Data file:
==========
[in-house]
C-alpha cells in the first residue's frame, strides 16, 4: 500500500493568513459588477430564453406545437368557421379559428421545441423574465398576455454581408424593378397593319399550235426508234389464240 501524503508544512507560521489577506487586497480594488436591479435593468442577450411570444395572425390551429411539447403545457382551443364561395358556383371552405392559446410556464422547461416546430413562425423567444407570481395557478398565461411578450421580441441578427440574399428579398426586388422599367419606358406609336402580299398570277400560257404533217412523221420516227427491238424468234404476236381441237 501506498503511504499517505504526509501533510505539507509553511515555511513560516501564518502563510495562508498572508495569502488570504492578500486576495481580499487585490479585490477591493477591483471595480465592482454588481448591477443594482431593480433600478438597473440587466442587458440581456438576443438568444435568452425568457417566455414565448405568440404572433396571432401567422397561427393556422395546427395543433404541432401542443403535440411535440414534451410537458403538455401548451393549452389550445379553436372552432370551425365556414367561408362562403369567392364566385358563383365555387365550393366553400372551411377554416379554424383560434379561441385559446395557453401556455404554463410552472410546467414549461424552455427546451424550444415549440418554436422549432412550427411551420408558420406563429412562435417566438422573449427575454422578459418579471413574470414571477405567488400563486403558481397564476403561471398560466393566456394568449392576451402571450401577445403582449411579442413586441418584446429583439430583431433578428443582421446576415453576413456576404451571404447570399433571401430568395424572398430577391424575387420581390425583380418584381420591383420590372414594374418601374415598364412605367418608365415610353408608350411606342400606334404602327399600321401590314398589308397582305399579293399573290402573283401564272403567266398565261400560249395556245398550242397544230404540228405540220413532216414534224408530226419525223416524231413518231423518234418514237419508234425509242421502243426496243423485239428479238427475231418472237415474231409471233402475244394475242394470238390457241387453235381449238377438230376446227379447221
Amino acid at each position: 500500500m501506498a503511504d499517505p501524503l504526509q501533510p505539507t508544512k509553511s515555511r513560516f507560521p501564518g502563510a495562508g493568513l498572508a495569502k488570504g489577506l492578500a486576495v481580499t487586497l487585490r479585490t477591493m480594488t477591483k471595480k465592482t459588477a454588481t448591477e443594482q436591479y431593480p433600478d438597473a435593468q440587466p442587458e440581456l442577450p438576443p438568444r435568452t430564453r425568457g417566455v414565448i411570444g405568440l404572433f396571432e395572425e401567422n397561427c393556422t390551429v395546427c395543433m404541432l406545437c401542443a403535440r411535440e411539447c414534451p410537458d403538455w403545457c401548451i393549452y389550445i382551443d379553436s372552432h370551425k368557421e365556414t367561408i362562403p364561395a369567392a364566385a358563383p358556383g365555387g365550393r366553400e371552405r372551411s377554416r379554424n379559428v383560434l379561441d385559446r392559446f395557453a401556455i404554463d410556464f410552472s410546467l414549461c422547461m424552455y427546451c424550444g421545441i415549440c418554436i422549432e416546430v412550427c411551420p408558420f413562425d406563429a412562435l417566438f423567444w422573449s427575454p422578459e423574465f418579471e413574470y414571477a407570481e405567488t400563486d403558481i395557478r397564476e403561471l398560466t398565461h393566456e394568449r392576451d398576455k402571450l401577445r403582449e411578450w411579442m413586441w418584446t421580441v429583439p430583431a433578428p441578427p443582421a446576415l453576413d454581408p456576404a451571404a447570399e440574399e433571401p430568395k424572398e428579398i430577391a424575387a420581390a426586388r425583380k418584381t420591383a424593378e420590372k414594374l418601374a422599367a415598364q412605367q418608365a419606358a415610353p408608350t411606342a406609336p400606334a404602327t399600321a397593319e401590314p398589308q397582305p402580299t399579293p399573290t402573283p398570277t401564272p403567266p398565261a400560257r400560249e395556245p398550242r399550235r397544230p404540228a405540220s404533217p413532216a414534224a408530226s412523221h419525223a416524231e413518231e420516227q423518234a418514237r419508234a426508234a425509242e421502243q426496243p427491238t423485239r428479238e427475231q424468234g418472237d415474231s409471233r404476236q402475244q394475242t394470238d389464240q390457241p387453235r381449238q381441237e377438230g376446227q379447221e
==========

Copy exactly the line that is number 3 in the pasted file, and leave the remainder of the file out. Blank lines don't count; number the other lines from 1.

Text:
Amino acid at each position: 500500500m501506498a503511504d499517505p501524503l504526509q501533510p505539507t508544512k509553511s515555511r513560516f507560521p501564518g502563510a495562508g493568513l498572508a495569502k488570504g489577506l492578500a486576495v481580499t487586497l487585490r479585490t477591493m480594488t477591483k471595480k465592482t459588477a454588481t448591477e443594482q436591479y431593480p433600478d438597473a435593468q440587466p442587458e440581456l442577450p438576443p438568444r435568452t430564453r425568457g417566455v414565448i411570444g405568440l404572433f396571432e395572425e401567422n397561427c393556422t390551429v395546427c395543433m404541432l406545437c401542443a403535440r411535440e411539447c414534451p410537458d403538455w403545457c401548451i393549452y389550445i382551443d379553436s372552432h370551425k368557421e365556414t367561408i362562403p364561395a369567392a364566385a358563383p358556383g365555387g365550393r366553400e371552405r372551411s377554416r379554424n379559428v383560434l379561441d385559446r392559446f395557453a401556455i404554463d410556464f410552472s410546467l414549461c422547461m424552455y427546451c424550444g421545441i415549440c418554436i422549432e416546430v412550427c411551420p408558420f413562425d406563429a412562435l417566438f423567444w422573449s427575454p422578459e423574465f418579471e413574470y414571477a407570481e405567488t400563486d403558481i395557478r397564476e403561471l398560466t398565461h393566456e394568449r392576451d398576455k402571450l401577445r403582449e411578450w411579442m413586441w418584446t421580441v429583439p430583431a433578428p441578427p443582421a446576415l453576413d454581408p456576404a451571404a447570399e440574399e433571401p430568395k424572398e428579398i430577391a424575387a420581390a426586388r425583380k418584381t420591383a424593378e420590372k414594374l418601374a422599367a415598364q412605367q418608365a419606358a415610353p408608350t411606342a406609336p400606334a404602327t399600321a397593319e401590314p398589308q397582305p402580299t399579293p399573290t402573283p398570277t401564272p403567266p398565261a400560257r400560249e395556245p398550242r399550235r397544230p404540228a405540220s404533217p413532216a414534224a408530226s412523221h419525223a416524231e413518231e420516227q423518234a418514237r419508234a426508234a425509242e421502243q426496243p427491238t423485239r428479238e427475231q424468234g418472237d415474231s409471233r404476236q402475244q394475242t394470238d389464240q390457241p387453235r381449238q381441237e377438230g376446227q379447221e